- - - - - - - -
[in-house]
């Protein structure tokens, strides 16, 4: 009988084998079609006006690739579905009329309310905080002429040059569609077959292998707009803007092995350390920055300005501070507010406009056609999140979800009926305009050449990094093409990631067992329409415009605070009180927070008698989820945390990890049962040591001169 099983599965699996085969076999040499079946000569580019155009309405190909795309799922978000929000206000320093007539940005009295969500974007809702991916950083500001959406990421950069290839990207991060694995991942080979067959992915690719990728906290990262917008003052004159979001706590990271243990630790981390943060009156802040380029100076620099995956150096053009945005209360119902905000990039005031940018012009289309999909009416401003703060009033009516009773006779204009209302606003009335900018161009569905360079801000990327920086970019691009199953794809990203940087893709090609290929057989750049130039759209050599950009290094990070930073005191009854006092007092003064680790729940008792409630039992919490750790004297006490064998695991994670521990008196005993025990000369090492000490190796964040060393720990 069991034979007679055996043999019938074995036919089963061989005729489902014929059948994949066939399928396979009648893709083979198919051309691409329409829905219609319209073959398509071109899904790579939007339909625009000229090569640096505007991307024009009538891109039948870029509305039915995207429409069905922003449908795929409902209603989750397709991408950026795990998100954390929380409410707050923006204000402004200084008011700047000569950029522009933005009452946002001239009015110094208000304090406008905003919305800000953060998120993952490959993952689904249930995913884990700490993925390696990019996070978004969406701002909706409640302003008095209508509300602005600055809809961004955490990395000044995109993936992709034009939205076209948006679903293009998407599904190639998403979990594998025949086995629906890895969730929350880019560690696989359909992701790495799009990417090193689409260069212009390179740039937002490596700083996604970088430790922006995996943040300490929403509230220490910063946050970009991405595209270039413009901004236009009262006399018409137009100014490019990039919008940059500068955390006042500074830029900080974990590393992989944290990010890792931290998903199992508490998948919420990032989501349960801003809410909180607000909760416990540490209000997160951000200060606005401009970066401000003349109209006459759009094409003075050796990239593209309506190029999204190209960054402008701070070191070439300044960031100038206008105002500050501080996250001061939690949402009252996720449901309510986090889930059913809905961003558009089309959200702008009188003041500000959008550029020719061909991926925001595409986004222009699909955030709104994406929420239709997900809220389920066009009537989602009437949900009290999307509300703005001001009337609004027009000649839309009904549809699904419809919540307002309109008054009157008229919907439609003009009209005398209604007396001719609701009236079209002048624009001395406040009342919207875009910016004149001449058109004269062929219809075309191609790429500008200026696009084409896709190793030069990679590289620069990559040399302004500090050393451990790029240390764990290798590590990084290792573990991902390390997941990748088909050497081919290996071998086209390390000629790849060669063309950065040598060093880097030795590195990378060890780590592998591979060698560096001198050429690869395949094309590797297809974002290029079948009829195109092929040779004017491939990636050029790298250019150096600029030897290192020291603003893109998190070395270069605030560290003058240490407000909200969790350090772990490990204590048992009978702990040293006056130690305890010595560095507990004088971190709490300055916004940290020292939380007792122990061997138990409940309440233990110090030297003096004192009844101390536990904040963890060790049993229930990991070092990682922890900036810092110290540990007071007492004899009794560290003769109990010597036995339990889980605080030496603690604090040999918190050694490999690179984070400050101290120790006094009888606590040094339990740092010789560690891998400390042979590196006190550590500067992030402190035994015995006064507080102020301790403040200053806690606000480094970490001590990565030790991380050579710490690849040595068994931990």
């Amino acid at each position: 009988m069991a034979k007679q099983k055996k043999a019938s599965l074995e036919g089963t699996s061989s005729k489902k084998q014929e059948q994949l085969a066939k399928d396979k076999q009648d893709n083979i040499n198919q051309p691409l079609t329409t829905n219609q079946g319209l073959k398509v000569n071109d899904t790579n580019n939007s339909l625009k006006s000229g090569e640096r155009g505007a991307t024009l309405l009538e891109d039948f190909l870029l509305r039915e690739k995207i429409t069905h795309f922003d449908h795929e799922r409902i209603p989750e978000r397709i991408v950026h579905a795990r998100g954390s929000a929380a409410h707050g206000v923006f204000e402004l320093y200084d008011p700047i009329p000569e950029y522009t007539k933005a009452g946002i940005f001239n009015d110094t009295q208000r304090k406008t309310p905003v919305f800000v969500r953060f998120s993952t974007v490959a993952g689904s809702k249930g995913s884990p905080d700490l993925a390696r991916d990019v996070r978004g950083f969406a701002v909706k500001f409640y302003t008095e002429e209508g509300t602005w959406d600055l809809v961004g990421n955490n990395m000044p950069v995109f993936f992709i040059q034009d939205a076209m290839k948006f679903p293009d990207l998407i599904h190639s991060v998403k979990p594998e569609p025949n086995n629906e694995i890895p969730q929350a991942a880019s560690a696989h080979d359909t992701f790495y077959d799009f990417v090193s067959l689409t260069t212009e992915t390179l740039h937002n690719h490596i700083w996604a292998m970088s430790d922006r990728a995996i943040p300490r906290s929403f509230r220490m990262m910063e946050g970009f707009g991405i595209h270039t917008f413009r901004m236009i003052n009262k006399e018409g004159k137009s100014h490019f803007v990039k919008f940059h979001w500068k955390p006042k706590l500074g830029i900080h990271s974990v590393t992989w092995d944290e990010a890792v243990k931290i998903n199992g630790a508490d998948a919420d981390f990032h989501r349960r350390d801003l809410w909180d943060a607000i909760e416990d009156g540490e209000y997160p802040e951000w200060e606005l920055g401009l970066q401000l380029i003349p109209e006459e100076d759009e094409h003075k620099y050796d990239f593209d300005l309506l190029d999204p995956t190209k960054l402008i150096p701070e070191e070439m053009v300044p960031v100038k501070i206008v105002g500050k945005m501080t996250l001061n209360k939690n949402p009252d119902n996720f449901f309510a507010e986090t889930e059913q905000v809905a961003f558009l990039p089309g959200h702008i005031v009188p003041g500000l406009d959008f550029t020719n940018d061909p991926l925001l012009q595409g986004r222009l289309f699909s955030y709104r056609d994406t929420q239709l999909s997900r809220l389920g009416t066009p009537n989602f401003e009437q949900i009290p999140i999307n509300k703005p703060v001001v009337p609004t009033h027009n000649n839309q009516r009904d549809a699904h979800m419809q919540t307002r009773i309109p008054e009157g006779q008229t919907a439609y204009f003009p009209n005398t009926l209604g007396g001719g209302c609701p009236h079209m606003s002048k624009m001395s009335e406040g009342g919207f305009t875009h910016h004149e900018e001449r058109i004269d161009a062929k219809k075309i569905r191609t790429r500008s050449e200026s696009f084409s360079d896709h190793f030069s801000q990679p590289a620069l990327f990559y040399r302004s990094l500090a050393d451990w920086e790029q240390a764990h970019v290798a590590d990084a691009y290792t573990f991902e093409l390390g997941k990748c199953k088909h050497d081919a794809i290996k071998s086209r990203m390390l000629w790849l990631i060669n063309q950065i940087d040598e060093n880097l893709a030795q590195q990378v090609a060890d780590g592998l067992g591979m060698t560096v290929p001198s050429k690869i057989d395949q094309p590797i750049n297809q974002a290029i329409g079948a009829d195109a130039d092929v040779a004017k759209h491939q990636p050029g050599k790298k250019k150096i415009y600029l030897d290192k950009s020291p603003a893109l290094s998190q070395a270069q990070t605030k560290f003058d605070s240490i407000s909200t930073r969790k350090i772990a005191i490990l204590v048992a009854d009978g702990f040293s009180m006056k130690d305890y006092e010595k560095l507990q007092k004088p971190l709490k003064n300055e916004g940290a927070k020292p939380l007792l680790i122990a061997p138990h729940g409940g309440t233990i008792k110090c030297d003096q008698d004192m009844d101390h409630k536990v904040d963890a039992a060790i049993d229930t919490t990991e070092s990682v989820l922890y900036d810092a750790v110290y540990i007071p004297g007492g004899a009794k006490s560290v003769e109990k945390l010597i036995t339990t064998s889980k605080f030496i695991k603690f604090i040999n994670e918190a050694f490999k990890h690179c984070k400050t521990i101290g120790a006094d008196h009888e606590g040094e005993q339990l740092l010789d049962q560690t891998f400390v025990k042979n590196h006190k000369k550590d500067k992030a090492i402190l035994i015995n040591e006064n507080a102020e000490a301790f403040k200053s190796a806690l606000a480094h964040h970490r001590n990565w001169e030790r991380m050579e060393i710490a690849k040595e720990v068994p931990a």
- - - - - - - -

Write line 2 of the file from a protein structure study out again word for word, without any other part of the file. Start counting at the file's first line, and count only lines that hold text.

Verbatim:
């Protein structure tokens, strides 16, 4: 009988084998079609006006690739579905009329309310905080002429040059569609077959292998707009803007092995350390920055300005501070507010406009056609999140979800009926305009050449990094093409990631067992329409415009605070009180927070008698989820945390990890049962040591001169 099983599965699996085969076999040499079946000569580019155009309405190909795309799922978000929000206000320093007539940005009295969500974007809702991916950083500001959406990421950069290839990207991060694995991942080979067959992915690719990728906290990262917008003052004159979001706590990271243990630790981390943060009156802040380029100076620099995956150096053009945005209360119902905000990039005031940018012009289309999909009416401003703060009033009516009773006779204009209302606003009335900018161009569905360079801000990327920086970019691009199953794809990203940087893709090609290929057989750049130039759209050599950009290094990070930073005191009854006092007092003064680790729940008792409630039992919490750790004297006490064998695991994670521990008196005993025990000369090492000490190796964040060393720990 069991034979007679055996043999019938074995036919089963061989005729489902014929059948994949066939399928396979009648893709083979198919051309691409329409829905219609319209073959398509071109899904790579939007339909625009000229090569640096505007991307024009009538891109039948870029509305039915995207429409069905922003449908795929409902209603989750397709991408950026795990998100954390929380409410707050923006204000402004200084008011700047000569950029522009933005009452946002001239009015110094208000304090406008905003919305800000953060998120993952490959993952689904249930995913884990700490993925390696990019996070978004969406701002909706409640302003008095209508509300602005600055809809961004955490990395000044995109993936992709034009939205076209948006679903293009998407599904190639998403979990594998025949086995629906890895969730929350880019560690696989359909992701790495799009990417090193689409260069212009390179740039937002490596700083996604970088430790922006995996943040300490929403509230220490910063946050970009991405595209270039413009901004236009009262006399018409137009100014490019990039919008940059500068955390006042500074830029900080974990590393992989944290990010890792931290998903199992508490998948919420990032989501349960801003809410909180607000909760416990540490209000997160951000200060606005401009970066401000003349109209006459759009094409003075050796990239593209309506190029999204190209960054402008701070070191070439300044960031100038206008105002500050501080996250001061939690949402009252996720449901309510986090889930059913809905961003558009089309959200702008009188003041500000959008550029020719061909991926925001595409986004222009699909955030709104994406929420239709997900809220389920066009009537989602009437949900009290999307509300703005001001009337609004027009000649839309009904549809699904419809919540307002309109008054009157008229919907439609003009009209005398209604007396001719609701009236079209002048624009001395406040009342919207875009910016004149001449058109004269062929219809075309191609790429500008200026696009084409896709190793030069990679590289620069990559040399302004500090050393451990790029240390764990290798590590990084290792573990991902390390997941990748088909050497081919290996071998086209390390000629790849060669063309950065040598060093880097030795590195990378060890780590592998591979060698560096001198050429690869395949094309590797297809974002290029079948009829195109092929040779004017491939990636050029790298250019150096600029030897290192020291603003893109998190070395270069605030560290003058240490407000909200969790350090772990490990204590048992009978702990040293006056130690305890010595560095507990004088971190709490300055916004940290020292939380007792122990061997138990409940309440233990110090030297003096004192009844101390536990904040963890060790049993229930990991070092990682922890900036810092110290540990007071007492004899009794560290003769109990010597036995339990889980605080030496603690604090040999918190050694490999690179984070400050101290120790006094009888606590040094339990740092010789560690891998400390042979590196006190550590500067992030402190035994015995006064507080102020301790403040200053806690606000480094970490001590990565030790991380050579710490690849040595068994931990």